An Excerpt from Hungry: A Mother and Daughter Fight Anorexia
SHEILA'S WORKDAY: Taste-testing french fries at seven restaurants.
On a postcard-perfect June afternoon, green hills going gold, I am driving around Silicon Valley to sample french fries. It is my job. In another universe, my daughter, Lisa, records each bite she takes in her Blood Glucose Diary, a booklet from her nutritionist. She is frantic about veering from anorexia to binge eating. We don't understand each other at all.
As the restaurant critic of the San Jose Mercury News, I had noticed french fries popping up on high-end menus, many more than the three instances needed to call it a trend. Was it merely another cheap thrill that posh restaurants could overcharge for, or were these frites really that much better than at McDonald's? After all, no less an authority than James Beard, the dear leader of foodies everywhere, had approved of McDonald's fries.
Food reporting's serious aspects concern safety, fraud, and consumer protection, but this story was just fun. It was also an escape. While I was out judging America's favorite vegetable for flavor, texture, and price, my daughter was home, starving herself.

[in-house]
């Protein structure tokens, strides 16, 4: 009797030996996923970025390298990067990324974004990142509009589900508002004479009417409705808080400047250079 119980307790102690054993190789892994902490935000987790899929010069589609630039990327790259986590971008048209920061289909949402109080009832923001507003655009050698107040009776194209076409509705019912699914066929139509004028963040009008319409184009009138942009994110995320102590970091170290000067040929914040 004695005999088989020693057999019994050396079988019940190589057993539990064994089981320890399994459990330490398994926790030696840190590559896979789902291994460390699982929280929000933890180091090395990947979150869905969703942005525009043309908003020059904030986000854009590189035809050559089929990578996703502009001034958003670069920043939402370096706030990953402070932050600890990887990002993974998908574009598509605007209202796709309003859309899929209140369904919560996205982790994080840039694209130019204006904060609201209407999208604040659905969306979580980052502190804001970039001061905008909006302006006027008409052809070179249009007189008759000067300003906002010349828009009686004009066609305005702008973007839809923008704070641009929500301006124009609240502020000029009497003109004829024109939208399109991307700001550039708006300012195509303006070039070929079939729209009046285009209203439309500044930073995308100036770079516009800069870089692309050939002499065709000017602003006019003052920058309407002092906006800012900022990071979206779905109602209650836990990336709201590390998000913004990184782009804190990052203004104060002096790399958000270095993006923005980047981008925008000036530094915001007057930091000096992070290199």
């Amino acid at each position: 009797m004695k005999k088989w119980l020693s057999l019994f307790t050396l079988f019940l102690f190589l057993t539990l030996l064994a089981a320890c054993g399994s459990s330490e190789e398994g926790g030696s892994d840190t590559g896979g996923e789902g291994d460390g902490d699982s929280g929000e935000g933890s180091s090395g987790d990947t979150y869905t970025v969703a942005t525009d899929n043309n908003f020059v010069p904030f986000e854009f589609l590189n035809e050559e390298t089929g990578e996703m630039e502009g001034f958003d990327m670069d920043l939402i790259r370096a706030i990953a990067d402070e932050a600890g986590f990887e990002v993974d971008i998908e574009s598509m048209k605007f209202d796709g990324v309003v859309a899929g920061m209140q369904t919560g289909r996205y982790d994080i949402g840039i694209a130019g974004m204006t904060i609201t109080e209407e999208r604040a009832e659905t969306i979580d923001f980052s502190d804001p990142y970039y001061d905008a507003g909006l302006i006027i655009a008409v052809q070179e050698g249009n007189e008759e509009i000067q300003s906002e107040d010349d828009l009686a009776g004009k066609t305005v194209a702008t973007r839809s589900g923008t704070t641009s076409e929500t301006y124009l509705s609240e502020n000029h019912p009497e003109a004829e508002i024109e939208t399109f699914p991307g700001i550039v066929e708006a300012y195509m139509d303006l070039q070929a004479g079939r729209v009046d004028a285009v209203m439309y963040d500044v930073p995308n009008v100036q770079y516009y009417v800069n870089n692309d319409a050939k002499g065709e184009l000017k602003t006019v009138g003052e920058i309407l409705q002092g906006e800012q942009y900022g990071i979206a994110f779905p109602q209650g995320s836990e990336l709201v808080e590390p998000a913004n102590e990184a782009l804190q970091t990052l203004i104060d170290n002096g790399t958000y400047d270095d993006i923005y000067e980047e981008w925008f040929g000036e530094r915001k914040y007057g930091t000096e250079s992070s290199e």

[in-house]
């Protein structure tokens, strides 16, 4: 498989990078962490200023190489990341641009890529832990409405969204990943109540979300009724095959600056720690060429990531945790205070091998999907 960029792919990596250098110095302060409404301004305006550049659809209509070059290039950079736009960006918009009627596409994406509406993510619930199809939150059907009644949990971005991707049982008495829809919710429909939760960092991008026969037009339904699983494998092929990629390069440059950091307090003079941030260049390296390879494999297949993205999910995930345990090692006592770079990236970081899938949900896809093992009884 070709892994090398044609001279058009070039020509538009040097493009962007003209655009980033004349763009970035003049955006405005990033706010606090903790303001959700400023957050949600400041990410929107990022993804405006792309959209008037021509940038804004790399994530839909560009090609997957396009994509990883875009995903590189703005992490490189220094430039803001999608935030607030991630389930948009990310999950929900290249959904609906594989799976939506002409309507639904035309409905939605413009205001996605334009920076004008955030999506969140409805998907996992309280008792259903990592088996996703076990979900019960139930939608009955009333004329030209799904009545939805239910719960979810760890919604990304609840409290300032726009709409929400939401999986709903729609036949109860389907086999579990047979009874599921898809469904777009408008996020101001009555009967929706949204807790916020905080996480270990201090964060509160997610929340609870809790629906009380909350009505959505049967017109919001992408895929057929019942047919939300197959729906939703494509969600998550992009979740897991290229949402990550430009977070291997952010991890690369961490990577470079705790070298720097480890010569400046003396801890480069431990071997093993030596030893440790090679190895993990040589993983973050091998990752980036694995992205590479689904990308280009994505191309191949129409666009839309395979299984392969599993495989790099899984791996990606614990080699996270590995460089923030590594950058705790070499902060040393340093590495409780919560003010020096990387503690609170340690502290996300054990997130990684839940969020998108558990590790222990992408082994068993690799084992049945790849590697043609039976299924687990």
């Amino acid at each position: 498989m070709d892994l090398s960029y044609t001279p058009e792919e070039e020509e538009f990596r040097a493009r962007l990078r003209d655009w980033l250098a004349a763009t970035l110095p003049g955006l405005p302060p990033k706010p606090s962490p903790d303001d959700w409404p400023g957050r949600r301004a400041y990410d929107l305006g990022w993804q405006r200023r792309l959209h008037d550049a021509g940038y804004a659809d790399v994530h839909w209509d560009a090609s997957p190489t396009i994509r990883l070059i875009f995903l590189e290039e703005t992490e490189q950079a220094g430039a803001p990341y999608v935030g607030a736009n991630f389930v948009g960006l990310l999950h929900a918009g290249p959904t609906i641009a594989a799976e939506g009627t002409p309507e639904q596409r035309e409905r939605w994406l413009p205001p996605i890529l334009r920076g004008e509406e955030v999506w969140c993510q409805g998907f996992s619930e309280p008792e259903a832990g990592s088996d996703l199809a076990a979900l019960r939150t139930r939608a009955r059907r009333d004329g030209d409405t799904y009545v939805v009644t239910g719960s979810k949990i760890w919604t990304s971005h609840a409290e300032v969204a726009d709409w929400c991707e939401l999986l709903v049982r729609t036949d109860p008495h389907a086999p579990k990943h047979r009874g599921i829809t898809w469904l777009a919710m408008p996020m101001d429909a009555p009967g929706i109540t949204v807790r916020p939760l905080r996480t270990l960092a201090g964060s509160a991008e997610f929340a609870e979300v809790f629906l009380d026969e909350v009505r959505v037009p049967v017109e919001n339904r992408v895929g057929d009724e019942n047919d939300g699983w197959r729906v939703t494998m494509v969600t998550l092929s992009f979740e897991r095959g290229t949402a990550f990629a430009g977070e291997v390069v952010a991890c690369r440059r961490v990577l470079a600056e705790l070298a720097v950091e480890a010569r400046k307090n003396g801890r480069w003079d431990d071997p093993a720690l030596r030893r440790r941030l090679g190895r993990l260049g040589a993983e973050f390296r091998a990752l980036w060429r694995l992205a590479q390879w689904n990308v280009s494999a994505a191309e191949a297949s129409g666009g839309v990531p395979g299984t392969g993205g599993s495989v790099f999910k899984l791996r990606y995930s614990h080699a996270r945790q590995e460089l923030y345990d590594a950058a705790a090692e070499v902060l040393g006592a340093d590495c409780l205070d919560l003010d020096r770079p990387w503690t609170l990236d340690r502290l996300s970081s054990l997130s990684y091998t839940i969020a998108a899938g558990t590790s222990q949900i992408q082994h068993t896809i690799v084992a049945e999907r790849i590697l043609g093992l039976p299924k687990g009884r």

Lisa spent much of her nineteenth year in her room, like a child being punished. Her struggles with anorexia and bulimia had become apparent two years earlier, in 2001, starting with an interest in diet, nutrition, and exercise that was healthful before going very wrong.
Lisa grew up with a lusty appreciation of food. My husband, Ned, is an excellent cook. When we get together with friends, it's in a kitchen or a restaurant. Our vacations are food pilgrimages. Food to us is home, health, family, fantasy, entertainment, education, and employment. Heart disease in the family, yes. Anorexia, never. And bulimia? What was that?
We had experienced none of the common triggers often associated with eating disorders: divorce, death, job loss, sexual abuse. As for the anorexic family stereotype—domineering mother, distant father, perfectionist daughter—um, no. We come closer to the opposite—quietly supportive mother, loving father who cries easily, creatively disorganized daughter. We forced the kids to visit distant relatives and to write thank-you notes, but when they tired of piano lessons and soccer we didn't argue about jeopardizing Ivy League prospects.